Pingyao: an ancient China through French eyes

0 Comment(s)Print E-mail Xinhua, January 27, 2014
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"In Ningbo, Shanghai and Xi'an, tall buildings are everywhere. Pingyao is a very nice change. I like the atmosphere here," said french tourist Elene Bonnet, 60.

In her eyes, all of the old things in China were destroyed by the new, except here.

Elene started her trip in Ningbo in east China, then went on from Shanghai to Xi'an in northern Shaanxi Province until reaching Pingyao, a city in north China's Shanxi Province with almost 3,000 years of history.

Inside Pingyao's walls, narrow stone roads lined with Ming and Qing architecture are illuminated by hundreds of red lanterns; a revelation harking back to Pingyao's thirteenth century heyday.

Well preserved government offices, banks, hotels and famous local food once attracted former French president Valery Giscard d'Estaing, wishing to discover the "real" China. In April, 2002, Giscard d'Estaing attended the first Pingyao International Photography Exhibition and stayed in Dejuyuan, a traditional guesthouse.

A renovated courtyard off the main street, Dejuyuan started business in 2001 when few foreigners knew of the city, but the statesman's visit was soon followed by the likes of ambassadors from Norway and Sweden, and the president of L'Oreal China. Pierre Morel, former French ambassador to China, called Dejuyuan's services "truly homely" in a visitors' book after staying in the 25-room hotel several times.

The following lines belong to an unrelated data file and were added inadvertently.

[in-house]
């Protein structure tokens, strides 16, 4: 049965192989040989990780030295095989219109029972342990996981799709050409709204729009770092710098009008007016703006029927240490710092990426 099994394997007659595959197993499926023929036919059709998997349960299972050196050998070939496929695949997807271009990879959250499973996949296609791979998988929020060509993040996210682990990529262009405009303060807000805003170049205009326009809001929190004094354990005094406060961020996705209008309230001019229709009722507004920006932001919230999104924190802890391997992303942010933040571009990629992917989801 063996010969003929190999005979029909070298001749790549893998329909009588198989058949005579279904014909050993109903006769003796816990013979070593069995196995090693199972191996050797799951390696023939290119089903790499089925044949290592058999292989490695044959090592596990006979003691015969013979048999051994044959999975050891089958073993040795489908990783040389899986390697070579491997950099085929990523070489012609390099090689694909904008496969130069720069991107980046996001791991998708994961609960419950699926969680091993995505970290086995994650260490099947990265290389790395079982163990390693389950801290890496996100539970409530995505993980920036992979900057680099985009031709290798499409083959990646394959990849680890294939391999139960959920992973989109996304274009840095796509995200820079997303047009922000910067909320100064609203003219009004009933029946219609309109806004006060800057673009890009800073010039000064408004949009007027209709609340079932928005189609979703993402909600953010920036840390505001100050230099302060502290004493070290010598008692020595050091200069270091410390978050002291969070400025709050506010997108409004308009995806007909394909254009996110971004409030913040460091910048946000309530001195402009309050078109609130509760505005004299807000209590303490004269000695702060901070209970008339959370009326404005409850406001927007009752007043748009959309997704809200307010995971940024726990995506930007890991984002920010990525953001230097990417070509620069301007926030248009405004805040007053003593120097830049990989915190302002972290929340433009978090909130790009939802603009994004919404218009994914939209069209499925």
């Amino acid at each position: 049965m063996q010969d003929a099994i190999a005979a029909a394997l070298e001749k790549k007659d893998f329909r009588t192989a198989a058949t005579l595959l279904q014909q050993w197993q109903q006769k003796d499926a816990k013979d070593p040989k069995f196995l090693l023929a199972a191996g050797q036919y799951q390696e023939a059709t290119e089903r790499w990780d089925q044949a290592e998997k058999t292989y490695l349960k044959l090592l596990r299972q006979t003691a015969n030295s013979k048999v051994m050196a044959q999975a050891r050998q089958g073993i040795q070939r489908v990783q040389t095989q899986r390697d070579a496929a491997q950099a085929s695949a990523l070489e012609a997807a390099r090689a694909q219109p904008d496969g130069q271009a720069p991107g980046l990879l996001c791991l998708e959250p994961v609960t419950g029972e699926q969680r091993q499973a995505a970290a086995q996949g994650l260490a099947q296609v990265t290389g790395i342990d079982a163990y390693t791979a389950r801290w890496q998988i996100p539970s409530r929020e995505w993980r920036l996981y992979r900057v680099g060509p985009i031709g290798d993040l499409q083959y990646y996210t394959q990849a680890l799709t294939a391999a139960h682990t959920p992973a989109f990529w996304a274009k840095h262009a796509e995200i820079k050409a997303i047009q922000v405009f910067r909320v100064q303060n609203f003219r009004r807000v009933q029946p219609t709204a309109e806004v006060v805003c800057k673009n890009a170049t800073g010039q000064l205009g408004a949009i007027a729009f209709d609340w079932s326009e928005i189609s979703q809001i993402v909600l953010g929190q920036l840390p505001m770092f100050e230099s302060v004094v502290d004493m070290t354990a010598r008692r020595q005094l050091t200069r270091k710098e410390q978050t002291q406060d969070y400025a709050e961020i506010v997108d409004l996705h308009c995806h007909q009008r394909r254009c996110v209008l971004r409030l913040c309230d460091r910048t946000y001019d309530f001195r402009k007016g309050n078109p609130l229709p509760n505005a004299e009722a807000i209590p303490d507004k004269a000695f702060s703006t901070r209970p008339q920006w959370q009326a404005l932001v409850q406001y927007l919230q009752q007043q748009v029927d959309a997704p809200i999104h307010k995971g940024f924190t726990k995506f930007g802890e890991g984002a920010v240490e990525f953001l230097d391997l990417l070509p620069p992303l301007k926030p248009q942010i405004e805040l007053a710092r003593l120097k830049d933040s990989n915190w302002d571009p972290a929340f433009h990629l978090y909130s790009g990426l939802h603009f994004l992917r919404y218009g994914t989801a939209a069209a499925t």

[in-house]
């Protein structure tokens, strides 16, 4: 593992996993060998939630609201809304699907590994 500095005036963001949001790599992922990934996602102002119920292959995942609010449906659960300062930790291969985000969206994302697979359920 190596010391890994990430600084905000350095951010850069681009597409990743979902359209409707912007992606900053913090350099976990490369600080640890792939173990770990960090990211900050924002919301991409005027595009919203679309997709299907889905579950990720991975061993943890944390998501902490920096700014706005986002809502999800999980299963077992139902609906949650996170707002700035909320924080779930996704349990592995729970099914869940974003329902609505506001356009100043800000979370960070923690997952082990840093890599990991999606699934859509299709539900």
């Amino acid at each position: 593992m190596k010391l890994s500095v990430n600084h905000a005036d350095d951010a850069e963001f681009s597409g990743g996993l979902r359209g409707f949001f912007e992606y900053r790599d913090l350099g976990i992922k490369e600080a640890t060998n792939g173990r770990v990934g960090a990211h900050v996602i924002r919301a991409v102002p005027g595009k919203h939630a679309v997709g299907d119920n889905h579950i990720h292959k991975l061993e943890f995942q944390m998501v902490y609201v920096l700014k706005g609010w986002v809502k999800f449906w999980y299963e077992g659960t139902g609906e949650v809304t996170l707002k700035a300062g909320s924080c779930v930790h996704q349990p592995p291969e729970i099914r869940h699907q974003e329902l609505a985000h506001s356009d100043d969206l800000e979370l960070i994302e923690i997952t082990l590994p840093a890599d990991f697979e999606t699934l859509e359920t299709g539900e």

Pingyao now has 70,000 foreign visitors every year and a total of 70 guesthouses provide accommodation.

The city was added to the UNESCO's world heritage list in 1997 for its urban landscape from the Ming and Qing dynasties,

Pingyao is twinned with the town of Provins almost 12,000 km away in central France. Provins, a "fossil" which witnessed great changes in the European continent from the 11th to 13th century, has been on the UNESCO list since 2001.

The two cities sealed the twinning agreement in 2006, and now the two are closer than ever. The Pingyao government plans an exhibition in Provins of local crafts, according to Zhao Yongping, president of Pingyao's literary and arts association.

"In the future, we will have more to learn from Provins' experiences in legislative protection of their landmarks, and how to arouse the passion of local people to protect their city," said Zhao.

Provins is only 80 km from Bonnet's home in Paris, and she describes the city as "less beautiful but better-kept" than Pingyao.

"In Pingyao we see what China used to be,"she said,"but discreet renovation is urgently needed."

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